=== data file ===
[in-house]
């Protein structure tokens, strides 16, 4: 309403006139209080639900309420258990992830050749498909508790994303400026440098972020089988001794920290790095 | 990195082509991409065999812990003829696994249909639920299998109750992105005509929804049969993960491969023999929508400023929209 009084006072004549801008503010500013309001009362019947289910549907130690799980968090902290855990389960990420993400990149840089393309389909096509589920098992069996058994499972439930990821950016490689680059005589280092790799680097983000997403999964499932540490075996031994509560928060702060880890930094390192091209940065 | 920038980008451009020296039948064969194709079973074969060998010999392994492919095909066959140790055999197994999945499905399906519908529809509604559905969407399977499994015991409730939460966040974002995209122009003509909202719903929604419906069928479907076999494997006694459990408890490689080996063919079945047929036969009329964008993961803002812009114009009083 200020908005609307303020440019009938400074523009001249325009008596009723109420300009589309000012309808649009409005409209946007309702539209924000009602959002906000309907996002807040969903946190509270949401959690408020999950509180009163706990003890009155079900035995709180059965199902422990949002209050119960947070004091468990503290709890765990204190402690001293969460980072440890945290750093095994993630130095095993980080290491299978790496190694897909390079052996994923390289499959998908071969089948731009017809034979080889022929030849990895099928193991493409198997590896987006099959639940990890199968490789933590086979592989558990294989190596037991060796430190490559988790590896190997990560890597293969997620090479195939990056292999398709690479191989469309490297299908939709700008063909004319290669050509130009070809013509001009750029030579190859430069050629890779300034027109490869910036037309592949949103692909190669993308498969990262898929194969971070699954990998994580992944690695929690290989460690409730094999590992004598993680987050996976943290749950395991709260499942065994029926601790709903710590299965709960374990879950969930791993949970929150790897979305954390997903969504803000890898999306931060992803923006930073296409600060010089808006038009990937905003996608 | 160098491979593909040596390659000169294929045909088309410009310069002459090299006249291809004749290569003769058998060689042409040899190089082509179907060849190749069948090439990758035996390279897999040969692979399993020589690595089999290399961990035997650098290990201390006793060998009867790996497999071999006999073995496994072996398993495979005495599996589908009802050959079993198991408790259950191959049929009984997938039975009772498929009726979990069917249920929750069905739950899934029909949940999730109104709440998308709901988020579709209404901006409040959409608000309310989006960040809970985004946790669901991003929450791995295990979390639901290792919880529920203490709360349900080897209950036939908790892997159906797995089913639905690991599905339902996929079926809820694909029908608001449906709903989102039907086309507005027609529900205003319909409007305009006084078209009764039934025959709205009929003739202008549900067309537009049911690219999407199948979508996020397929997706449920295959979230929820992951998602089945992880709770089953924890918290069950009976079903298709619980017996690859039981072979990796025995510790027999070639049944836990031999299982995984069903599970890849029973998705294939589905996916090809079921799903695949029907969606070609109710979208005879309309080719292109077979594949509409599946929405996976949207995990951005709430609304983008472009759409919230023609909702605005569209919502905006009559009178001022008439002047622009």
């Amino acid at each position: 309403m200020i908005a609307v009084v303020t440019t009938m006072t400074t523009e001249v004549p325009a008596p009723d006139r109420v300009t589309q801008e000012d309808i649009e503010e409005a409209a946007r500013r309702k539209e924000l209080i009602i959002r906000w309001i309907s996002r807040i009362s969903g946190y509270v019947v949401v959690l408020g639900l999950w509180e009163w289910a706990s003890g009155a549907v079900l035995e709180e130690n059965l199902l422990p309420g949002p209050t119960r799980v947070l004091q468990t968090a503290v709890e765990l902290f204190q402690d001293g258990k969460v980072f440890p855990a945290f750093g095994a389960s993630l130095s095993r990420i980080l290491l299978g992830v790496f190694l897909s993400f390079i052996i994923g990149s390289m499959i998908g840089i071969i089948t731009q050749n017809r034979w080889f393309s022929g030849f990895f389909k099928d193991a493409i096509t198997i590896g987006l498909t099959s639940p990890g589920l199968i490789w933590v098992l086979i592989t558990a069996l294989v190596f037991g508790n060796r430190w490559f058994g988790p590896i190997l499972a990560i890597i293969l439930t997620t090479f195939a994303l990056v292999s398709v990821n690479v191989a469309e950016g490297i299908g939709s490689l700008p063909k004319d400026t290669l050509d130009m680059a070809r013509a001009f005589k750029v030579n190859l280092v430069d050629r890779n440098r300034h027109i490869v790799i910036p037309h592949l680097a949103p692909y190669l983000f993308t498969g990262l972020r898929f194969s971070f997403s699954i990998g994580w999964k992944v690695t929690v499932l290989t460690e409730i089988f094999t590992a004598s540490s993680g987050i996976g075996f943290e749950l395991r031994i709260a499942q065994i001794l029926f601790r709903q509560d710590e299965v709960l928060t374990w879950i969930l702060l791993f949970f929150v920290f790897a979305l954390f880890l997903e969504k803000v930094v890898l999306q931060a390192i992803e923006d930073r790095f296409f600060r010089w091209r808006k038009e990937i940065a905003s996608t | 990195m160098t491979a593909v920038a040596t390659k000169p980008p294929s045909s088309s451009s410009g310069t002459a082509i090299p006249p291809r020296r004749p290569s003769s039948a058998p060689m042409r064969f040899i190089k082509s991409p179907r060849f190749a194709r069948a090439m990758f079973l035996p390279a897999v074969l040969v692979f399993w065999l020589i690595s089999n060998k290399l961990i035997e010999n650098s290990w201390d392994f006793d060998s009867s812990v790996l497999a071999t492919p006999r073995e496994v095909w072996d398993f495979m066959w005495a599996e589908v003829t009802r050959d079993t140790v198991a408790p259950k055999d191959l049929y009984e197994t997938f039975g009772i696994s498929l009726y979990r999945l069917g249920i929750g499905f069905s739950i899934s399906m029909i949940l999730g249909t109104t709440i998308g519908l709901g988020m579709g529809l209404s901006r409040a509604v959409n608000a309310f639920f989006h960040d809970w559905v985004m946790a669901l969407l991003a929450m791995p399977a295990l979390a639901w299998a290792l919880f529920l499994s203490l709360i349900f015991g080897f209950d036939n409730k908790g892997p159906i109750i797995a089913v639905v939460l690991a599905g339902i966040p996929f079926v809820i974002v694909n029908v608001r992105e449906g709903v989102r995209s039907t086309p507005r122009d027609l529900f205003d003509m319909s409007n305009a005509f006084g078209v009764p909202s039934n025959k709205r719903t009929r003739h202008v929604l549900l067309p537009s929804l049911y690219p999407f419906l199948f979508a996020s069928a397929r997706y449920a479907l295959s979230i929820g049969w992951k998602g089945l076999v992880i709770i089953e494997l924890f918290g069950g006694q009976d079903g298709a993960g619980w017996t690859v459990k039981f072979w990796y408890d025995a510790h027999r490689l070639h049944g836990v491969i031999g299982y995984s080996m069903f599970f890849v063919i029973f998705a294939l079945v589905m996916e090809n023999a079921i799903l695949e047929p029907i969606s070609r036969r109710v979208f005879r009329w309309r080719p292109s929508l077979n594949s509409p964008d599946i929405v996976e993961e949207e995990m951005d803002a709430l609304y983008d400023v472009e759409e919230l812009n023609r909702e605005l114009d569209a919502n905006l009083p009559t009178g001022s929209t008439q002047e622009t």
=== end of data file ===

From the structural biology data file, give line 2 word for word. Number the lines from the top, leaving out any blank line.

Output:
């Protein structure tokens, strides 16, 4: 309403006139209080639900309420258990992830050749498909508790994303400026440098972020089988001794920290790095 | 990195082509991409065999812990003829696994249909639920299998109750992105005509929804049969993960491969023999929508400023929209 009084006072004549801008503010500013309001009362019947289910549907130690799980968090902290855990389960990420993400990149840089393309389909096509589920098992069996058994499972439930990821950016490689680059005589280092790799680097983000997403999964499932540490075996031994509560928060702060880890930094390192091209940065 | 920038980008451009020296039948064969194709079973074969060998010999392994492919095909066959140790055999197994999945499905399906519908529809509604559905969407399977499994015991409730939460966040974002995209122009003509909202719903929604419906069928479907076999494997006694459990408890490689080996063919079945047929036969009329964008993961803002812009114009009083 200020908005609307303020440019009938400074523009001249325009008596009723109420300009589309000012309808649009409005409209946007309702539209924000009602959002906000309907996002807040969903946190509270949401959690408020999950509180009163706990003890009155079900035995709180059965199902422990949002209050119960947070004091468990503290709890765990204190402690001293969460980072440890945290750093095994993630130095095993980080290491299978790496190694897909390079052996994923390289499959998908071969089948731009017809034979080889022929030849990895099928193991493409198997590896987006099959639940990890199968490789933590086979592989558990294989190596037991060796430190490559988790590896190997990560890597293969997620090479195939990056292999398709690479191989469309490297299908939709700008063909004319290669050509130009070809013509001009750029030579190859430069050629890779300034027109490869910036037309592949949103692909190669993308498969990262898929194969971070699954990998994580992944690695929690290989460690409730094999590992004598993680987050996976943290749950395991709260499942065994029926601790709903710590299965709960374990879950969930791993949970929150790897979305954390997903969504803000890898999306931060992803923006930073296409600060010089808006038009990937905003996608 | 160098491979593909040596390659000169294929045909088309410009310069002459090299006249291809004749290569003769058998060689042409040899190089082509179907060849190749069948090439990758035996390279897999040969692979399993020589690595089999290399961990035997650098290990201390006793060998009867790996497999071999006999073995496994072996398993495979005495599996589908009802050959079993198991408790259950191959049929009984997938039975009772498929009726979990069917249920929750069905739950899934029909949940999730109104709440998308709901988020579709209404901006409040959409608000309310989006960040809970985004946790669901991003929450791995295990979390639901290792919880529920203490709360349900080897209950036939908790892997159906797995089913639905690991599905339902996929079926809820694909029908608001449906709903989102039907086309507005027609529900205003319909409007305009006084078209009764039934025959709205009929003739202008549900067309537009049911690219999407199948979508996020397929997706449920295959979230929820992951998602089945992880709770089953924890918290069950009976079903298709619980017996690859039981072979990796025995510790027999070639049944836990031999299982995984069903599970890849029973998705294939589905996916090809079921799903695949029907969606070609109710979208005879309309080719292109077979594949509409599946929405996976949207995990951005709430609304983008472009759409919230023609909702605005569209919502905006009559009178001022008439002047622009």